Wednesday, June 27, 2012

holy mackerel!


Holy mackerel is right! My favorite fishmonger had some b-e-a-utiful wild Spanish mackerel fillets today, and it was hard for me to resist.  Maybe I'm lacking Omega-3s and -6s? Hence the sudden craving? Probably not - these guys were just to good lookin' to pass up.  Fortunately, I had also picked up some various vegetables and goodies at the market that I figured I could manage to throw together to make something tasty...and possible random.  Purple kohlrabi, some Pink Lady apples (apples need to go away..it's summer! But I'm not really complaining), and baby fennel, amongst some other things I couldn't restrain myself from buying to be used in the near future.  




Let's talk about some Spanish mackerel. Scomberomerus maculatus.  Say that three times fast!  Scomberomorus is derived from the Latin 'scomber' translated as mackerel and the Greek 'moros' meaning silly or stupidPoor little guys!  I mean, I may start saying scomberomerous on a daily basis now, but that's another story.  Also, it's not really from Spain, but in fact hangs out in the Gulf of Mexico as well as along the East Coast.  Maybe the nomenclature came from a confused fisherman with the same mental un-clarity as our buddy Chris Columbus.   India? Spain? Really? Get it together guys!  The fish itself really is quite beautiful, with a shimmery, smooth, blueish silver skin, lined with rows of yellow dots.  A polka dotted fish, eh? You know it.  Spanish mackerel is ridiculously high in Omega-3s and is quite frankly...delicious.  I know a lot of times, mackerel is grouped into that "fishy" fish group, but when it's this perfectly fresh, there ain't nothin' fishy about it! That being said, let's get to the recipe.

Broiled Mackerel Fillets with Kohlrabi Slaw & Red Cabbage Reduction
Serves 4
4 mackerel fillets
Olive oil
Sea salt
Fresh ground pepper

For the slaw:
2 bulbs (bulbs? I don't know), or about 2 C purple kohlrabi, julienned
1 cup thinly sliced fennel
1 apple, julienned
2 scallions, thinly sliced
Juice of 1/2 lemon (plus a little lemon zest, why not!)
1/4 C parsley leaves
1 T olive oil
1 T Greek yogurt
2 T whole grain mustard
1 t salt (or more to taste)
Fresh ground black pepper

Cabbage Reduction:
~2 C red cabbage juice  
Juice from 1/2 an apple
Too easy.




Start by making the slaw.  If you have a mandolin, by all means use it to make uniform julienne cuts.  If not, it's all good! Combine all of the sliced vegetables in a bowl, and toss to combine.  To make dressing the slaw a bit easier, you can combine the remaining ingredients in a small jar and shake it up to mix the flavors together.  Toss it on the slaw, mix well, and taste for seasoning! The dressing is REALLY light (intentionally), but managed to give a nice flavor to all of the vegetables.  Set aside and let all the flavors come together.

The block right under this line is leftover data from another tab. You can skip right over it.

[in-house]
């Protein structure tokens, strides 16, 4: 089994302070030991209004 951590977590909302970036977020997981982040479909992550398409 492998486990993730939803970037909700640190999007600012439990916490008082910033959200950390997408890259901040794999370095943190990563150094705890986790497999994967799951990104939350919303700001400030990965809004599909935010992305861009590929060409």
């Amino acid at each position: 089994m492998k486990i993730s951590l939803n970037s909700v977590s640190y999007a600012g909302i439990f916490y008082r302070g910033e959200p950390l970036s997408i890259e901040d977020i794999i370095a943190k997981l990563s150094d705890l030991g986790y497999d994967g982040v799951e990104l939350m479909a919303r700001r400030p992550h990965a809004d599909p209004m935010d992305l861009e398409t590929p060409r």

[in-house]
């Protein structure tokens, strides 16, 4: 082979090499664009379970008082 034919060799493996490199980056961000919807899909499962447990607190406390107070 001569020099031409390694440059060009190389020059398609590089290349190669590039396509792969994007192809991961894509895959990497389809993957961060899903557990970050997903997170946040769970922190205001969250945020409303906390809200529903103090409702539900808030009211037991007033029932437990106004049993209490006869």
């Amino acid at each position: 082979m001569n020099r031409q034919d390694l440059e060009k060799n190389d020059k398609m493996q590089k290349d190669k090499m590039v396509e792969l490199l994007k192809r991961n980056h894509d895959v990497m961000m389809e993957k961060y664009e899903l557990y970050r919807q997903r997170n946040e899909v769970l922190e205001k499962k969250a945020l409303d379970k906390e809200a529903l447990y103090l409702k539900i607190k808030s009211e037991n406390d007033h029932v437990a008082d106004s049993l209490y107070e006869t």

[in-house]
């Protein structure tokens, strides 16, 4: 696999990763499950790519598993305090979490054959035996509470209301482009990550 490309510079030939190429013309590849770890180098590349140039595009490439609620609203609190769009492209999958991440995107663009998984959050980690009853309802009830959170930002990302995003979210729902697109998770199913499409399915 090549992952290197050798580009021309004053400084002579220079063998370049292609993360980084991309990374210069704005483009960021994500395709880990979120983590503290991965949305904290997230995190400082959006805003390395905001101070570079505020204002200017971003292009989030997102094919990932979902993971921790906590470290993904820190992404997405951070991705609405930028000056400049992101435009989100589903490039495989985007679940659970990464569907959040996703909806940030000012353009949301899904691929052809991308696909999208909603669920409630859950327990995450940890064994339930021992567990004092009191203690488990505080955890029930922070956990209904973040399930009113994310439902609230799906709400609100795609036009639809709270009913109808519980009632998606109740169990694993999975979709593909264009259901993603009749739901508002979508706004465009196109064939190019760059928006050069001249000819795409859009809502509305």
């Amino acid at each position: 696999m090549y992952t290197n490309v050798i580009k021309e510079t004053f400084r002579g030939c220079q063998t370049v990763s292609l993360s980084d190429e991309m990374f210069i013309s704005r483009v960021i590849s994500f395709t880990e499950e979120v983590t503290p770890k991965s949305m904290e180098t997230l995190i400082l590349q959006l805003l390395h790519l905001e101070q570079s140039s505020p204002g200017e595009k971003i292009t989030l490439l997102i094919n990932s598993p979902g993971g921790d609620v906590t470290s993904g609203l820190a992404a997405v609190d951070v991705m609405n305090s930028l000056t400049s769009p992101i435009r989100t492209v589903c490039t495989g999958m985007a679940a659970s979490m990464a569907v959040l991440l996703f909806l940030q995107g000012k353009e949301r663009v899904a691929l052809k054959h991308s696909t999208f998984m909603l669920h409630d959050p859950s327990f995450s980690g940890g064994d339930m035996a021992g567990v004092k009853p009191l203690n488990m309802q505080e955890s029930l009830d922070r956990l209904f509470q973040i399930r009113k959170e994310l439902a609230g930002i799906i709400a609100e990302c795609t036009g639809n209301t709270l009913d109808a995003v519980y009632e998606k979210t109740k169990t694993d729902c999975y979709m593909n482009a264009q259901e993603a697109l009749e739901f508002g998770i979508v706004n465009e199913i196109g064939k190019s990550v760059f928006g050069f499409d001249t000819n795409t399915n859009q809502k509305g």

Next, hit up that cabbage reduction! I am a sucker for red cabbage...I don't really know why.  And juicing red cabbage is one of the greatest things ever! I've made Heston Blumenthal's red cabbage gazpacho by juicing the cabbage, and figured, what the heck.  I thoroughly enjoy seeing PURPLE DRANK come out of my juicer.  I tossed in half of a Pink Lady apple for good measure and made some awesome looking nectar.  Make sure to skim the foam off if you're using an actual juicer.  If you don't have a juicer, you can puree/blend the heck out of the cabbage and apple, and squeeze it through cheesecloth.  To each his own!  Place in a heavy bottom saucepan, bring to a bowl and reduce down to about 1/3 cup.  The juice will turn into a thick, perfectly sweet, stunningly delicious and beyond gorgeous purple "sauce".  No seasoning necessary.  Sidenote: I am making red cabbage reduction every day for the rest of my life. It tastes like heaven. I will be using it in a dessert soon. It's that good.  Set aside, and try not to eat all of it.



For the mackerel, first cut very shallow slits, about an inch or so apart, on the skin of each fillet.  This will stop the fillet from curling up while the skin crisps up.  Season both sides with olive oil, salt and pepper.  Heat the oven to about 350F/400F and throw that broiler on!  Place the fish into the oven, skin side up, about 4 inches from the flame.  Allow to cook until the skin is nice, crisp and browned, about 8 minutes.  




To plate, brush a bit of the cabbage reduction on each plate - have fun with it! I bought a new contraption at the store today meant for writing with frosting, but I figured I'd use it for the reduction.  Many a fun time was had, I'll tell you that much.  

new fun times contraption.
Divide the slaw evenly between each plate, creating a small mound.  Place one fillet (in halves) over each mound, and finish with a bit of fresh parsley leaves.  If you have extra purple sauce (term coined), by all means bring it to the table. It is SO GOOD!!



This dish not only is visually appealing, but the tastes are out of this world! The mackerel itself definitely doesn't need much more than oil, salt, and pepper - the fish itself is full of flavor, unctuous, and the crispy skin just brings it all together.  The slaw adds a nice crunch along with a bit of acidity and creaminess to cut through the flavor of the mackerel, and the sweetness of the cabbage reduction ties the entire dish together.  It adds a nice little punch of sweetness, while still allowing the flavor of red cabbage to come through.  A keeper!

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